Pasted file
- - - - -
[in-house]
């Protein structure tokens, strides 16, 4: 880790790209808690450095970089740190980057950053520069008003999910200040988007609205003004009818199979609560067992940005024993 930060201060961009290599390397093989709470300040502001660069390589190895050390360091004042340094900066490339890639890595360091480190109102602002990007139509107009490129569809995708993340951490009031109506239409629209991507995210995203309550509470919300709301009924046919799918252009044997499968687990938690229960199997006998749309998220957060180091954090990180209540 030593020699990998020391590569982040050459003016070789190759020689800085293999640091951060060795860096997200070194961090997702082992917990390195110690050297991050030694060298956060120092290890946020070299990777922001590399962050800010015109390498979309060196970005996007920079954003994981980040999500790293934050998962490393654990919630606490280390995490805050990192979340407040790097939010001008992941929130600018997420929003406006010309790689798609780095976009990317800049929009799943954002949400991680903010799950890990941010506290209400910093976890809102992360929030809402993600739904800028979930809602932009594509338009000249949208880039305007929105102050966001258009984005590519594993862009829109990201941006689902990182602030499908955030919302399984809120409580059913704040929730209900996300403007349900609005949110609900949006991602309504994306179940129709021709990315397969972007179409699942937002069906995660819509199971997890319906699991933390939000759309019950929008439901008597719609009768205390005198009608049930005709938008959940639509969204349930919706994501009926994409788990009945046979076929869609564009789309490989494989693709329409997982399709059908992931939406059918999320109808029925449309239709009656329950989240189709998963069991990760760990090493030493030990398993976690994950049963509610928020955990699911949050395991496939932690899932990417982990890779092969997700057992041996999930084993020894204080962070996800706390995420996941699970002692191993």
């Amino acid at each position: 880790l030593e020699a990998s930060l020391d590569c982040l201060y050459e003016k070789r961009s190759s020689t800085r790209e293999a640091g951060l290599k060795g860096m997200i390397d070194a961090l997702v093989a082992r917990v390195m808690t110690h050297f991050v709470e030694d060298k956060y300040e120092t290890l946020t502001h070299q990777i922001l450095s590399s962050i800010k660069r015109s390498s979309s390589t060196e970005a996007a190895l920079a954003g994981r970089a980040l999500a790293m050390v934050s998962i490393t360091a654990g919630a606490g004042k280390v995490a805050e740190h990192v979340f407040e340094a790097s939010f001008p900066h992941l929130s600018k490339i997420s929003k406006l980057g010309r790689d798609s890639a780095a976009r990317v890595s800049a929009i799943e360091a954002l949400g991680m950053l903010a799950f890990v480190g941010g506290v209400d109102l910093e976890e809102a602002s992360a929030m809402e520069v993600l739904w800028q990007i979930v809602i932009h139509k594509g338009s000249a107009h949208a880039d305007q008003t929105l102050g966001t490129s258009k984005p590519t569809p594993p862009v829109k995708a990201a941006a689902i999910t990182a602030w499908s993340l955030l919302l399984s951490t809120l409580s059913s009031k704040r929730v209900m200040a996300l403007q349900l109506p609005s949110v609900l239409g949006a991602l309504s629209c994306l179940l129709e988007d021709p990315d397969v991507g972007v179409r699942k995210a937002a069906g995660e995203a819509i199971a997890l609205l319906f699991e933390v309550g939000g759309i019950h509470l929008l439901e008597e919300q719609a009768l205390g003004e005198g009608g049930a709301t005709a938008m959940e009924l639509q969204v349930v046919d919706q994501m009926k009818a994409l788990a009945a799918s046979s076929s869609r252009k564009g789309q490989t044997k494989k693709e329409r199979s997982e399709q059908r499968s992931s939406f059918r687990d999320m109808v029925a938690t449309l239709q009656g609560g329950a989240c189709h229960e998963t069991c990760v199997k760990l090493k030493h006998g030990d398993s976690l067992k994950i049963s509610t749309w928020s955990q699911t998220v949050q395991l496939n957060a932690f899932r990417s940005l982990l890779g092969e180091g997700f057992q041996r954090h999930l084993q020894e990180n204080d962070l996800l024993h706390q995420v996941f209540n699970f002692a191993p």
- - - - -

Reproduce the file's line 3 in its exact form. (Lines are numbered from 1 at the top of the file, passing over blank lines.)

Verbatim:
């Amino acid at each position: 880790l030593e020699a990998s930060l020391d590569c982040l201060y050459e003016k070789r961009s190759s020689t800085r790209e293999a640091g951060l290599k060795g860096m997200i390397d070194a961090l997702v093989a082992r917990v390195m808690t110690h050297f991050v709470e030694d060298k956060y300040e120092t290890l946020t502001h070299q990777i922001l450095s590399s962050i800010k660069r015109s390498s979309s390589t060196e970005a996007a190895l920079a954003g994981r970089a980040l999500a790293m050390v934050s998962i490393t360091a654990g919630a606490g004042k280390v995490a805050e740190h990192v979340f407040e340094a790097s939010f001008p900066h992941l929130s600018k490339i997420s929003k406006l980057g010309r790689d798609s890639a780095a976009r990317v890595s800049a929009i799943e360091a954002l949400g991680m950053l903010a799950f890990v480190g941010g506290v209400d109102l910093e976890e809102a602002s992360a929030m809402e520069v993600l739904w800028q990007i979930v809602i932009h139509k594509g338009s000249a107009h949208a880039d305007q008003t929105l102050g966001t490129s258009k984005p590519t569809p594993p862009v829109k995708a990201a941006a689902i999910t990182a602030w499908s993340l955030l919302l399984s951490t809120l409580s059913s009031k704040r929730v209900m200040a996300l403007q349900l109506p609005s949110v609900l239409g949006a991602l309504s629209c994306l179940l129709e988007d021709p990315d397969v991507g972007v179409r699942k995210a937002a069906g995660e995203a819509i199971a997890l609205l319906f699991e933390v309550g939000g759309i019950h509470l929008l439901e008597e919300q719609a009768l205390g003004e005198g009608g049930a709301t005709a938008m959940e009924l639509q969204v349930v046919d919706q994501m009926k009818a994409l788990a009945a799918s046979s076929s869609r252009k564009g789309q490989t044997k494989k693709e329409r199979s997982e399709q059908r499968s992931s939406f059918r687990d999320m109808v029925a938690t449309l239709q009656g609560g329950a989240c189709h229960e998963t069991c990760v199997k760990l090493k030493h006998g030990d398993s976690l067992k994950i049963s509610t749309w928020s955990q699911t998220v949050q395991l496939n957060a932690f899932r990417s940005l982990l890779g092969e180091g997700f057992q041996r954090h999930l084993q020894e990180n204080d962070l996800l024993h706390q995420v996941f209540n699970f002692a191993p």